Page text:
75It is well known that these titles are now regularly sold by the Austrian court. I believe the common price of a Count's title is 5000l.; that of a Baron, only 3000l. It will be recollected that Stulz—that prince of London tailors—was created a Baron in the list of Austrian nobles for the consideration of 10,000l. 1 The heraldic distinction of nobility is a coronet. That of a Count bears eleven balls ; of a Baron, seven ; and of a gentleman, two balls and three leaves, something like that of our Marquis. The homagium, or fine for murder, of a magnate, was fixed, at a very early period, at four hundred florins, cart. ; that of a gentleman, at two hundred; and that of a peasant, at forty. I need scarcely add, that, though this homagium still exists, it is not a composition for murder, as some German writers would fain have us believe, when they say an Hungarian noble pays forty florins for murdering his peasant. Murder, be the rank of the party what it may, is punished by death, the homagium being added, as a kind of deodand, to the capital punishment.
Be this as it may,—at present they are divided socially into three classes : the magnates, answering to our peers; the untitled nobles, a middle class, answering to our gentry; and the " one house nobles," men possessing the hereditary rights of nobility, but in every other respect—in property, education, and manners,—little above the peasant.
Among the magnates may be found the most
polished and refined manners, and the most elaborate education. Many of them, besides enjoying
the advantages of domestic tutors of different nations, spend some years in a foreign university and
in foreign travel. Their estates, for the most part
of immense extent, if yielding them less revenue
(rarely exceeding 10,000l) than many of our peers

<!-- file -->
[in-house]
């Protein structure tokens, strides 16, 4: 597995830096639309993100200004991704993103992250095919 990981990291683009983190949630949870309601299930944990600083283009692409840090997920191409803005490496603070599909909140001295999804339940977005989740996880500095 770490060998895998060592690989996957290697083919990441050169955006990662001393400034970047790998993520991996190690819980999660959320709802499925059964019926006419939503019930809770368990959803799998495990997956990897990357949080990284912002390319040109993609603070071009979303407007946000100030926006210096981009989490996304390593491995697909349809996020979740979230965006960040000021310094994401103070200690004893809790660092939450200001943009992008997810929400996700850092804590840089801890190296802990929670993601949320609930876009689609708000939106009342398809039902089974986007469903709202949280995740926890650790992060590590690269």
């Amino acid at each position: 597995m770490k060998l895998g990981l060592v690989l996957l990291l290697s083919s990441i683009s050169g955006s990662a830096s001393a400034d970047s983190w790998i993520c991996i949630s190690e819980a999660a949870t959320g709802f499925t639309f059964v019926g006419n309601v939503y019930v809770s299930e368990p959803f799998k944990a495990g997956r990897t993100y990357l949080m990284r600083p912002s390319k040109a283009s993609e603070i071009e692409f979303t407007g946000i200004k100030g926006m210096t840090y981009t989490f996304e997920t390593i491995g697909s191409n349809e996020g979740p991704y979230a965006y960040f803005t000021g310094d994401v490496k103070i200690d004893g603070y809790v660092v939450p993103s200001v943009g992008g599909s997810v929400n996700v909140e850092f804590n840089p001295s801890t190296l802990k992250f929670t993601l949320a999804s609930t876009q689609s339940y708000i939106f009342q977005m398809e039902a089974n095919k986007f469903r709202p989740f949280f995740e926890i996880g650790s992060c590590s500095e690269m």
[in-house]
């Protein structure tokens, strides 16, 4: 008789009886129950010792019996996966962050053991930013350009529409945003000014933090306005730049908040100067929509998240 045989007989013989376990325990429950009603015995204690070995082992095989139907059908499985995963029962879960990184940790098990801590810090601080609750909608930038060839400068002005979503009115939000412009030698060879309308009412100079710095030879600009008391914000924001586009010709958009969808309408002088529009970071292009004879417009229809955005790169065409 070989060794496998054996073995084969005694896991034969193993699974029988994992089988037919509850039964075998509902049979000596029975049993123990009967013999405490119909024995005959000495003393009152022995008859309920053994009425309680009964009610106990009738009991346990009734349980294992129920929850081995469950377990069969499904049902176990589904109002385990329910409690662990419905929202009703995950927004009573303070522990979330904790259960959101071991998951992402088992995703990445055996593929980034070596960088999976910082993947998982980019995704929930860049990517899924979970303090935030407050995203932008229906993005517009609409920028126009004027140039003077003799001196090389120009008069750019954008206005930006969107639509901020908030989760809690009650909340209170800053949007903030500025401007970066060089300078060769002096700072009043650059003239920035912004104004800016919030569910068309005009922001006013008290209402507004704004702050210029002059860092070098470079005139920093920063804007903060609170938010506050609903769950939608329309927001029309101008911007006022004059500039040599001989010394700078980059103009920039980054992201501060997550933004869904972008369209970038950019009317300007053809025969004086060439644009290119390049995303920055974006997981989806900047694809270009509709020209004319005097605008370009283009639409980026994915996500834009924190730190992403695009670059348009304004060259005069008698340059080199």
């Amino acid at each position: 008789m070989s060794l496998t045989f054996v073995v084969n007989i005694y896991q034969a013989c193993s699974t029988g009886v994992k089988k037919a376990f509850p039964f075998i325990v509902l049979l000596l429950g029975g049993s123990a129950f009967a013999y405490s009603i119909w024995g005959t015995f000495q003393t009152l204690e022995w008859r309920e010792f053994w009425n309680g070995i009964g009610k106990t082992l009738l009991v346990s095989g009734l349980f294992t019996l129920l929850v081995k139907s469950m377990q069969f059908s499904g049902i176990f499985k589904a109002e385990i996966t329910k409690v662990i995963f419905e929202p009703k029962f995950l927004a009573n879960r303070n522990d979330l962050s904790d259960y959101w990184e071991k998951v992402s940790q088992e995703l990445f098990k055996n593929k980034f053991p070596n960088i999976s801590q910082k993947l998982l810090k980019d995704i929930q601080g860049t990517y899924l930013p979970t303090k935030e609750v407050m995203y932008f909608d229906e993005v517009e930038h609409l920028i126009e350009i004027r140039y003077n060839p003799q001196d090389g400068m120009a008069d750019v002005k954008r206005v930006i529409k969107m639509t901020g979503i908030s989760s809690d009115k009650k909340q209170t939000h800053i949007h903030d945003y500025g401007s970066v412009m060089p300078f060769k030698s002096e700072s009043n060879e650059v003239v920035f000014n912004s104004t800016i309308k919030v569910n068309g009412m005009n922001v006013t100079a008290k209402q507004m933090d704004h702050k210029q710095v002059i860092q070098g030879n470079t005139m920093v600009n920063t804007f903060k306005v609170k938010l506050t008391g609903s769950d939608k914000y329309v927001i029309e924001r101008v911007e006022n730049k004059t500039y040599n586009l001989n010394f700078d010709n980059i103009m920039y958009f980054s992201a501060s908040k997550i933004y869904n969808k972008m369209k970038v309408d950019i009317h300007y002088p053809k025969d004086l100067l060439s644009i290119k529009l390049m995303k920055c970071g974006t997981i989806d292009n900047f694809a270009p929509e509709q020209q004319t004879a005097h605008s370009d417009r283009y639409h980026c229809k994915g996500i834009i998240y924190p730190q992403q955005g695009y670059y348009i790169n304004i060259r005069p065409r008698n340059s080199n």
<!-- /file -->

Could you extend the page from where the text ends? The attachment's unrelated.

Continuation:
possess, enable them, from the greater cheapness of
living, to enjoy full as many luxuries. The splendid
Yet it is from this class Hungary has the least to
hope for the advancement of her institutions, and
the maintenance of her nationality. To the proud
and wealthy, the attractions of a court, where their
magnificence may find worthy rivals and admirers,
are generally irresistible; but they are only dangerous when they remove them far from those with
whom their interests and duties ought naturally to
bring them into association. It is unfortunate that
such is the case in Hungary. Vienna is essentially
German : and although Pest may claim all the other
attractions of a capital, its palace has never tempted
the Emperor to hold his court there ; nor has policy
allowed his representative, the Palatine, to assume
a splendour which, by creating a personal popularity,
might render him obnoxious to the charge of ambition. The wealthier magnates, therefore, flock
to Vienna ; and absenteeism here, as elsewhere, has
not produced kindly feelings, either in the deserters
or the deserted. In the one, the repetition of sneers from those they would imitate, against turbulence and barbarism, has led to a disgraceful
neglect of political duties, and an affected contempt
for the less wealthy and polished of their fellow-
countrymen ; while in the other a bitter animosity
Nor is the absentee magnate always the gainer,
either in importance or respectability, by his expatriation. The rich Hungarian often renders himself a fair butt for the smart sallies of the Vienna
witlings. Who that has been at Vienna does not
know Count Crachat ? — a pompous peer, who,